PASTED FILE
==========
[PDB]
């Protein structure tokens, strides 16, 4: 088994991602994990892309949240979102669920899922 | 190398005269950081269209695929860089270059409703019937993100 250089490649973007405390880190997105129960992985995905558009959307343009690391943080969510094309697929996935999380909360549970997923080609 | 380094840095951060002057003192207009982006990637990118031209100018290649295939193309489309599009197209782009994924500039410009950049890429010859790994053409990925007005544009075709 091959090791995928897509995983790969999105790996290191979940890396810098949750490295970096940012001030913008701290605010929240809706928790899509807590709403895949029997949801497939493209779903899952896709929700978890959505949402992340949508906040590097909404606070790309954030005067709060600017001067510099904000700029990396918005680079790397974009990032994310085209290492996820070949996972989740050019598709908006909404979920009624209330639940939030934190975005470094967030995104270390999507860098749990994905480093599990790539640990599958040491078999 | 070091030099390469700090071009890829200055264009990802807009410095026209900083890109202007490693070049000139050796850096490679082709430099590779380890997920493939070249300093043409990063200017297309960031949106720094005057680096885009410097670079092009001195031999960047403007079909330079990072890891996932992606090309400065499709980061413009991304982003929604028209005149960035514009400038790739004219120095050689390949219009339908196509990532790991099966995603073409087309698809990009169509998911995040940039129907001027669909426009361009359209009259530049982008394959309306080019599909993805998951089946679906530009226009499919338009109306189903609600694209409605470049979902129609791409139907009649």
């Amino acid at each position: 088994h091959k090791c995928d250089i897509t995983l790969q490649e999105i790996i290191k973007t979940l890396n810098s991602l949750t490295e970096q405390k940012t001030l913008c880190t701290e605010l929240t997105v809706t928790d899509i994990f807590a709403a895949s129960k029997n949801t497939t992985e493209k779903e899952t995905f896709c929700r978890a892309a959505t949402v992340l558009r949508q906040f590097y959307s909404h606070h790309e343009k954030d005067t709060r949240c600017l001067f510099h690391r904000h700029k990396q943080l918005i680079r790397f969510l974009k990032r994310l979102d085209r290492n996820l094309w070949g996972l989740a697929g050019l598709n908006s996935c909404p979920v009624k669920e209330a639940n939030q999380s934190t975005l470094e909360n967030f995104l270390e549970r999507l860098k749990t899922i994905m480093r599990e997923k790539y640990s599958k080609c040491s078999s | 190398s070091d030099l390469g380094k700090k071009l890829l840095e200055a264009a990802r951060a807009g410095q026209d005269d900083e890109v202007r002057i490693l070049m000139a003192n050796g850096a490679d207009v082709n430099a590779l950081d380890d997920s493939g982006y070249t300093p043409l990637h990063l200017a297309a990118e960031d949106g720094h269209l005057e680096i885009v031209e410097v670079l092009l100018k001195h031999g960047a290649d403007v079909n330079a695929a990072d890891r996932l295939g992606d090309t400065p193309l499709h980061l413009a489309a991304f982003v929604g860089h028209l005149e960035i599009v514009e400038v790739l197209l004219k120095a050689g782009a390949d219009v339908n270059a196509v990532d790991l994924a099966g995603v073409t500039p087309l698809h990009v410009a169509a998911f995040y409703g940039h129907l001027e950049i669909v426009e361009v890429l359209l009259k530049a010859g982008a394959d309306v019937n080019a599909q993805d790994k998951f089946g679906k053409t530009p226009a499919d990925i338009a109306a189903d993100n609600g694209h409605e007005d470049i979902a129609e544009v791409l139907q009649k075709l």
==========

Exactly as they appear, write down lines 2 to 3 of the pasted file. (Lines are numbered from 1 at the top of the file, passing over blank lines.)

């Protein structure tokens, strides 16, 4: 088994991602994990892309949240979102669920899922 | 190398005269950081269209695929860089270059409703019937993100 250089490649973007405390880190997105129960992985995905558009959307343009690391943080969510094309697929996935999380909360549970997923080609 | 380094840095951060002057003192207009982006990637990118031209100018290649295939193309489309599009197209782009994924500039410009950049890429010859790994053409990925007005544009075709 091959090791995928897509995983790969999105790996290191979940890396810098949750490295970096940012001030913008701290605010929240809706928790899509807590709403895949029997949801497939493209779903899952896709929700978890959505949402992340949508906040590097909404606070790309954030005067709060600017001067510099904000700029990396918005680079790397974009990032994310085209290492996820070949996972989740050019598709908006909404979920009624209330639940939030934190975005470094967030995104270390999507860098749990994905480093599990790539640990599958040491078999 | 070091030099390469700090071009890829200055264009990802807009410095026209900083890109202007490693070049000139050796850096490679082709430099590779380890997920493939070249300093043409990063200017297309960031949106720094005057680096885009410097670079092009001195031999960047403007079909330079990072890891996932992606090309400065499709980061413009991304982003929604028209005149960035514009400038790739004219120095050689390949219009339908196509990532790991099966995603073409087309698809990009169509998911995040940039129907001027669909426009361009359209009259530049982008394959309306080019599909993805998951089946679906530009226009499919338009109306189903609600694209409605470049979902129609791409139907009649």
């Amino acid at each position: 088994h091959k090791c995928d250089i897509t995983l790969q490649e999105i790996i290191k973007t979940l890396n810098s991602l949750t490295e970096q405390k940012t001030l913008c880190t701290e605010l929240t997105v809706t928790d899509i994990f807590a709403a895949s129960k029997n949801t497939t992985e493209k779903e899952t995905f896709c929700r978890a892309a959505t949402v992340l558009r949508q906040f590097y959307s909404h606070h790309e343009k954030d005067t709060r949240c600017l001067f510099h690391r904000h700029k990396q943080l918005i680079r790397f969510l974009k990032r994310l979102d085209r290492n996820l094309w070949g996972l989740a697929g050019l598709n908006s996935c909404p979920v009624k669920e209330a639940n939030q999380s934190t975005l470094e909360n967030f995104l270390e549970r999507l860098k749990t899922i994905m480093r599990e997923k790539y640990s599958k080609c040491s078999s | 190398s070091d030099l390469g380094k700090k071009l890829l840095e200055a264009a990802r951060a807009g410095q026209d005269d900083e890109v202007r002057i490693l070049m000139a003192n050796g850096a490679d207009v082709n430099a590779l950081d380890d997920s493939g982006y070249t300093p043409l990637h990063l200017a297309a990118e960031d949106g720094h269209l005057e680096i885009v031209e410097v670079l092009l100018k001195h031999g960047a290649d403007v079909n330079a695929a990072d890891r996932l295939g992606d090309t400065p193309l499709h980061l413009a489309a991304f982003v929604g860089h028209l005149e960035i599009v514009e400038v790739l197209l004219k120095a050689g782009a390949d219009v339908n270059a196509v990532d790991l994924a099966g995603v073409t500039p087309l698809h990009v410009a169509a998911f995040y409703g940039h129907l001027e950049i669909v426009e361009v890429l359209l009259k530049a010859g982008a394959d309306v019937n080019a599909q993805d790994k998951f089946g679906k053409t530009p226009a499919d990925i338009a109306a189903d993100n609600g694209h409605e007005d470049i979902a129609e544009v791409l139907q009649k075709l």